“Pittsburgh was great to me. I got to go home in between series. When I had time off I got to see her and when I got hurt I got to spend more time with her. It did make it bittersweet,” Daley said. “Before she passed she would always say, ‘Why are you here? I want you to be playing.’ But under the circumstances, at least I got to say I got to spend a little more time with her.”

The Penguins are waiting for a few players, including Crosby, to return from the World Cup. Who knows how the season unfolds but much like last fall, Daley is part of the let’s-try-to-repeat talk.

“We’re excited for those guys to be able to have the opportunity they have [at World Cup]. We get to watch the best player in the world doing what he does, knowing he’s coming back to us,” Daley said of Crosby. “We’ve been enjoying it; we’ve been staying in touch with them while they’re gone. Most of them are back now. Those guys are going to be ready to go. They’ve already played some big games, so it’ll be good.”

Bears have run hurry-up offense, Brian Hoyer style

Bears have run hurry-up offense, Brian Hoyer style

Brian Hoyer spent Wednesday’s practice as the presumptive No. 1 quarterback, sources said, and with Jay Cutler limited due to his thumb injury, the Bears began prep for the Detroit Lions next Sunday in Soldier Field with Hoyer getting more used to the offense that he has only sparingly run since training camp.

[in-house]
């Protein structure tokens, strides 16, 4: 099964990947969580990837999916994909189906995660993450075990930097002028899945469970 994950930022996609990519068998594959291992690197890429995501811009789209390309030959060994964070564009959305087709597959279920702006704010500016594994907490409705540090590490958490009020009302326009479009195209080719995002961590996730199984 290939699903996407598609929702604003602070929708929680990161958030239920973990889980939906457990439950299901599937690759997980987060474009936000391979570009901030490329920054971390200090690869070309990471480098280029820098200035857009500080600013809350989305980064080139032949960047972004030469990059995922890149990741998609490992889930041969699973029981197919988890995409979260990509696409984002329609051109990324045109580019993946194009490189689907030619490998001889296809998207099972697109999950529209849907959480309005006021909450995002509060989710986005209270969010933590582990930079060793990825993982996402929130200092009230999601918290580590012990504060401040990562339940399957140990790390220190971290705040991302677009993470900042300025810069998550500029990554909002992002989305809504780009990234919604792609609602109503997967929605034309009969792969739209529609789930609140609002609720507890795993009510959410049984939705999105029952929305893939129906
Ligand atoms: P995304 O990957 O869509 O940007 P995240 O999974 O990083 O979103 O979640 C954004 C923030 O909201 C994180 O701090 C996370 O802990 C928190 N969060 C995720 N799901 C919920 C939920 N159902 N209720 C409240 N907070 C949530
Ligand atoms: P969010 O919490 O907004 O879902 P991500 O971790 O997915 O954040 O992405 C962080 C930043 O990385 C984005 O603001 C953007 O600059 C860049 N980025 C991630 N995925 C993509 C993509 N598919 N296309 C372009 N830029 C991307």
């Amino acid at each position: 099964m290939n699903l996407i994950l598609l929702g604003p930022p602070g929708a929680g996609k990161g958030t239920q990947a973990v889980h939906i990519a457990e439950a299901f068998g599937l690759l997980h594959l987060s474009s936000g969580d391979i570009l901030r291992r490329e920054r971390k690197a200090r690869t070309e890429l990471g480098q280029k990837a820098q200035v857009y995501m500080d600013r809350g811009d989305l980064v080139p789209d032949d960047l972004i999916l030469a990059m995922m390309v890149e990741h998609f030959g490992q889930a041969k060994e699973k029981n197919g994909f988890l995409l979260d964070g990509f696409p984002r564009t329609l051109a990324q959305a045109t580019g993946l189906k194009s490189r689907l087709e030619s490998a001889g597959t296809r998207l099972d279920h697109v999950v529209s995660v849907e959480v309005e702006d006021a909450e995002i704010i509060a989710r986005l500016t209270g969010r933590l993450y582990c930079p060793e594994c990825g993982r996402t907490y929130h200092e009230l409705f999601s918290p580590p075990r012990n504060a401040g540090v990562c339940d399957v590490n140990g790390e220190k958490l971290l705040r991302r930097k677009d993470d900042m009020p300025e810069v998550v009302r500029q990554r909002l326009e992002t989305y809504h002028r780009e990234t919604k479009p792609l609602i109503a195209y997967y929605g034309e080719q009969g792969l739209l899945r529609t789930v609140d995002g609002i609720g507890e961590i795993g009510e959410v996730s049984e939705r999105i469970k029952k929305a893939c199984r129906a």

Some of Hoyer’s teammates spent Wednesday’s practice getting a little more used to him.

A veteran of 27 NFL starts, Hoyer doesn’t do things the way Cutler does them. He doesn’t throw as hard. He doesn’t throw as far. And he runs a sort-of hurry-up offense compared to Cutler.

“Hoyer has a real good sense of urgency to him,” said left tackle Charles Leno Jr. “He’s more fast paced. He likes to quicken up things, whether it’s the cadence, the flow – he just has a real natural sense of urgency about himself.”

This involves more than just a feeling. The Bears ARE faster under Hoyer, based on one very unofficial measure, because game situations differ even though the Bears ultimately lost all three games.

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Based on snaps and time played, the Bears have run 2.2 plays per minute with Cutler. They have run 2.6 per minute, approaching 20 percent more, under “urgent” Hoyer.

The play rate, however, is not entirely on the quarterback. Like all teams, the Bears build tempos into their system, and defenses also dictate some of how the Bears elect to work.

Still, “Jay is more laid back, more relaxed, even-keeled,” Leno said, smiling. “But that’s just Hoyer, more sense of urgency."